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Antibiotic-Resistant Bugs Turn up Again in Turkey Meat

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Consumer groups are stepping up pressure on animal producers and their practice of giving antibiotics to healthy animals to prevent disease. In two new reports, the groups say they're worried that the preventive use of antibiotics is contributing to the development of antibiotic-resistant bacteria, which get harder to treat in humans and animals over time.

This week, Consumer Reports released a report looking at bacteria on turkey meat that are resistant to medicines used for humans. Scientists there tested 257 samples of raw ground turkey meat that they purchased at grocery stores around the country. They conclude that turkey meat that came from turkeys raised organically without antibiotics was significantly less likely to harbor resistant bacteria compared with meat from conventional turkeys that were given antibiotics.

"We think these findings underscore a very important [government] recommendation that we don't need to feed healthy animals antibiotics every day to promote their growth and prevent disease," says Urvashi Rangan, director of the food safety and sustainability group at Consumer Reports.

The findings came on the heels of a report from another consumer advocacy organization, the Environmental Working Group, which analyzed data collected by the federal government's National Antimicrobial Resistance Monitoring System. It also documented high levels of antibiotic-resistant bacteria in store-bought meats.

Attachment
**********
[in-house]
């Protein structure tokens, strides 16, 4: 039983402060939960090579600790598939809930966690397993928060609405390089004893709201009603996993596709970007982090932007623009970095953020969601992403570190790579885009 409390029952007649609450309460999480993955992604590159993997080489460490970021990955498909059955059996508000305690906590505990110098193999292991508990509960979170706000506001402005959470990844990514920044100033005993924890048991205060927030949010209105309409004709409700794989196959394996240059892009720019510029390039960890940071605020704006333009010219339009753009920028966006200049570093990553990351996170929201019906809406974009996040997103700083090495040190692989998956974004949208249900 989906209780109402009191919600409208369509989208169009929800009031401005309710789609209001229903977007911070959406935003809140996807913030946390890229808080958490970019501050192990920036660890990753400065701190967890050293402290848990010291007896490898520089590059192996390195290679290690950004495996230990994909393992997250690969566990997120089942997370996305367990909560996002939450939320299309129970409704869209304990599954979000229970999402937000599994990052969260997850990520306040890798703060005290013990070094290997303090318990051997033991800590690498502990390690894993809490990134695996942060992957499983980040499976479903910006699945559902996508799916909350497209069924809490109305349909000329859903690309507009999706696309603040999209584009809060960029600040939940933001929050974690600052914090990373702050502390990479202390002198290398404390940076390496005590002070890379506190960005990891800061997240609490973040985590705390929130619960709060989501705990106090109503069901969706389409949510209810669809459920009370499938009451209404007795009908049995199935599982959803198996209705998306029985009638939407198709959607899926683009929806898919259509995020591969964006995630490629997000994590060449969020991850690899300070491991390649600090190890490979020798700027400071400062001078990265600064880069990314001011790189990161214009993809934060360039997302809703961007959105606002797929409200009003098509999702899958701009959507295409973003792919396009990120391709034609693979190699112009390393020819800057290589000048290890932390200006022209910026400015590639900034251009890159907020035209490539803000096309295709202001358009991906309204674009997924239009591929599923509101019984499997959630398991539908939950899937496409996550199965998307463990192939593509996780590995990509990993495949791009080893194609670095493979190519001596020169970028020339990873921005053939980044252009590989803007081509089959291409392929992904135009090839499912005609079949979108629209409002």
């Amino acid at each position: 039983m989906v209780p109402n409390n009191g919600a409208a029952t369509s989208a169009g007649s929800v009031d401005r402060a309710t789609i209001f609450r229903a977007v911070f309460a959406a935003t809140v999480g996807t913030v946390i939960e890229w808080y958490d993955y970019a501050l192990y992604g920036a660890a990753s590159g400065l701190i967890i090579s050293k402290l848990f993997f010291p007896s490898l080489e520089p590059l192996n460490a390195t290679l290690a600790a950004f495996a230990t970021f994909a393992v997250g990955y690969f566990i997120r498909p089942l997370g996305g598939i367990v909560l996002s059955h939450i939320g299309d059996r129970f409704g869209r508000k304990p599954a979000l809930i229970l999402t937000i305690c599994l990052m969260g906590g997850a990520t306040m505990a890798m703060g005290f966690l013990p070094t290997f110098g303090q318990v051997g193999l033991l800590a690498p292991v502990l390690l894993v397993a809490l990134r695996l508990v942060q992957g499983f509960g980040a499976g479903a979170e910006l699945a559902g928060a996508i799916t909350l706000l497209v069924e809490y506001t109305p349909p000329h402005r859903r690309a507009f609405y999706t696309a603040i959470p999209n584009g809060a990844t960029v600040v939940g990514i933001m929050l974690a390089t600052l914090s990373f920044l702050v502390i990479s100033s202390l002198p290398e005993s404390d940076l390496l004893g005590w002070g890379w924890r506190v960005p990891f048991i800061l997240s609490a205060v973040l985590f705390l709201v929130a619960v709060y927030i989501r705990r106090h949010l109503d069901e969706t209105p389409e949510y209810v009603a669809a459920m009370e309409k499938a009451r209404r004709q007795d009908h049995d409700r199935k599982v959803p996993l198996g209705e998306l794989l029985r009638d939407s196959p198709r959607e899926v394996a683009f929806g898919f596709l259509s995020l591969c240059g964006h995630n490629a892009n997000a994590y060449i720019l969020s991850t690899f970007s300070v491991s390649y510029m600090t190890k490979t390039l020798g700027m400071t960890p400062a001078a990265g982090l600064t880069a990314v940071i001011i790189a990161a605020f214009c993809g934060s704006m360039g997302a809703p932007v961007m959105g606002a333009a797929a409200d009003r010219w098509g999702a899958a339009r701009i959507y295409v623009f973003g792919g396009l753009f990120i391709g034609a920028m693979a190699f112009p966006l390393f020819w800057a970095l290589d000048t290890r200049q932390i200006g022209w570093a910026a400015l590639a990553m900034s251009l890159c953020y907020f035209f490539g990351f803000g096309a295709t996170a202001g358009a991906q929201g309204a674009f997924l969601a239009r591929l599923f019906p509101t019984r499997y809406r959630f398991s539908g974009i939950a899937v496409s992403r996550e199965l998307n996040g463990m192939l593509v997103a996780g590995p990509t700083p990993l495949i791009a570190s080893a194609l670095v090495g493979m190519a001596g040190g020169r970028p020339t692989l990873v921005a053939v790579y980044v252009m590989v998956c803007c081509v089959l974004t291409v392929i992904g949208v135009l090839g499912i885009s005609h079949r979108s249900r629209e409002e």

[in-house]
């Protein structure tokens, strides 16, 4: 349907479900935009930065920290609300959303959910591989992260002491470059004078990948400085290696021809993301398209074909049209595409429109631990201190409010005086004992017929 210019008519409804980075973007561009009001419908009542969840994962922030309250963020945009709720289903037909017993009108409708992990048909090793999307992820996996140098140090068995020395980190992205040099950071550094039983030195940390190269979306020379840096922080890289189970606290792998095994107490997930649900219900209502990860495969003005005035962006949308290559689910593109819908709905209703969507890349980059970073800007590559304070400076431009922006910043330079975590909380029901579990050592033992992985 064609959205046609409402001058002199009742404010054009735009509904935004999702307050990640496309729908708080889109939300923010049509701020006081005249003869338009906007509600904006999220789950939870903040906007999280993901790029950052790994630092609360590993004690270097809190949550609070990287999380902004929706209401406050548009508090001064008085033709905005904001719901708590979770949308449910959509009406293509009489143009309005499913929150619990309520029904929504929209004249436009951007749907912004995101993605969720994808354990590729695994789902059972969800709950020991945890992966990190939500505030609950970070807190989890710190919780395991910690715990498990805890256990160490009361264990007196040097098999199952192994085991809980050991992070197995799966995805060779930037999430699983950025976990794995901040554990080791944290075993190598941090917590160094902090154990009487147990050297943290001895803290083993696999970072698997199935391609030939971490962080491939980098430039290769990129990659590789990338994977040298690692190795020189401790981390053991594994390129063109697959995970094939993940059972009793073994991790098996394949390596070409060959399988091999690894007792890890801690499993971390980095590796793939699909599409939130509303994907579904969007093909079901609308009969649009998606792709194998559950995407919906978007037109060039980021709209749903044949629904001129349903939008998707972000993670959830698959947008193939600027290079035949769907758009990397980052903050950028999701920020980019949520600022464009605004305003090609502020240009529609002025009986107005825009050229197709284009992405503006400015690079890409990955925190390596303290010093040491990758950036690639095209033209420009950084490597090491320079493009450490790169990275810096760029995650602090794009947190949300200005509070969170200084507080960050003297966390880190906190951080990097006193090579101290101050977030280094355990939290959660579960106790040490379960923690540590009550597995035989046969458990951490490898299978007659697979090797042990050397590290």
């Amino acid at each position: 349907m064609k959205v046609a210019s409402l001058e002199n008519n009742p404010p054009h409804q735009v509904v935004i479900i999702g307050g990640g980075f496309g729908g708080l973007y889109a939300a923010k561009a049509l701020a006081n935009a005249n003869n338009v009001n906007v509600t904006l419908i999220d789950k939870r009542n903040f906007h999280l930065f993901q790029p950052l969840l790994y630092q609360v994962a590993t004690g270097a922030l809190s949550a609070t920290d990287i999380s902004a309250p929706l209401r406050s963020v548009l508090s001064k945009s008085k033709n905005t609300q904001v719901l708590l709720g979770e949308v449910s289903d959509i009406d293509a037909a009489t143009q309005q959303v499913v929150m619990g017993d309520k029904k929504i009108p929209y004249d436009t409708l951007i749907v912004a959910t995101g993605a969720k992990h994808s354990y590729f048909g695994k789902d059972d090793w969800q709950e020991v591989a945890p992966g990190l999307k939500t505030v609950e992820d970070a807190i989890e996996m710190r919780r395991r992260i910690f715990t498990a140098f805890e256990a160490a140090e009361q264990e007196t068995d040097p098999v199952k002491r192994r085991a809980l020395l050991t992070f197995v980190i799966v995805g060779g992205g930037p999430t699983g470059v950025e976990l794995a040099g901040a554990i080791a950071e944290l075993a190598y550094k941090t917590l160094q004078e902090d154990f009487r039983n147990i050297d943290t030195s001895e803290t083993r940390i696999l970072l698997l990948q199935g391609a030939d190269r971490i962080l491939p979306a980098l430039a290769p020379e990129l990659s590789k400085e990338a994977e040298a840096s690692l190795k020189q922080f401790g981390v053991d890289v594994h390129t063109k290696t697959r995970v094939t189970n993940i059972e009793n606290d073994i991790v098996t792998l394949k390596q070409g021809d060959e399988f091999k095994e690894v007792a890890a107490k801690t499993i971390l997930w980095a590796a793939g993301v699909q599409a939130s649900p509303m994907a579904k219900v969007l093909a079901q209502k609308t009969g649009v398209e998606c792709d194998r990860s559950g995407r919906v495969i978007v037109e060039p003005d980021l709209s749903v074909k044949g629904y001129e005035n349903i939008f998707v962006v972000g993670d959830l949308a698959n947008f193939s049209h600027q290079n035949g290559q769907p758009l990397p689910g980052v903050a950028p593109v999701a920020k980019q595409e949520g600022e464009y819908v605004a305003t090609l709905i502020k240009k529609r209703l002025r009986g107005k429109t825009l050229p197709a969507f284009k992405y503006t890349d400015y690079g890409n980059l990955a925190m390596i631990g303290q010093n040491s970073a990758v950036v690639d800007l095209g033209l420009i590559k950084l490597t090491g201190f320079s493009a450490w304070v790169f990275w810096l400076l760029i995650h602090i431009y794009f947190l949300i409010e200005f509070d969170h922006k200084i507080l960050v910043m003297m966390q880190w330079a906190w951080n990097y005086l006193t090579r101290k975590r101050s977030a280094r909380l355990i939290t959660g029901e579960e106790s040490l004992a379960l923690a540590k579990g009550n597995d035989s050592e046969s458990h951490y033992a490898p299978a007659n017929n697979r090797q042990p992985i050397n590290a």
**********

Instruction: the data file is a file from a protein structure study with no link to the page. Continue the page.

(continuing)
The Food and Drug Administration took issue with this EWG analysis, saying it came to "misleading conclusions." But meanwhile, the agency has weighed in on the complex problem of antibiotic resistance by calling for the judicious use of antibiotics in food-producing animals.

"One way FDA is working to address this issue [of resistance] is to phase out the use of antibiotics in food animals for growth promotion and feed efficiency," says Jalil Isa, a spokesman for the agency. "FDA believes these drugs should be used only in situations where they are necessary for ensuring animal health, and done so under the oversight of a veterinarian."
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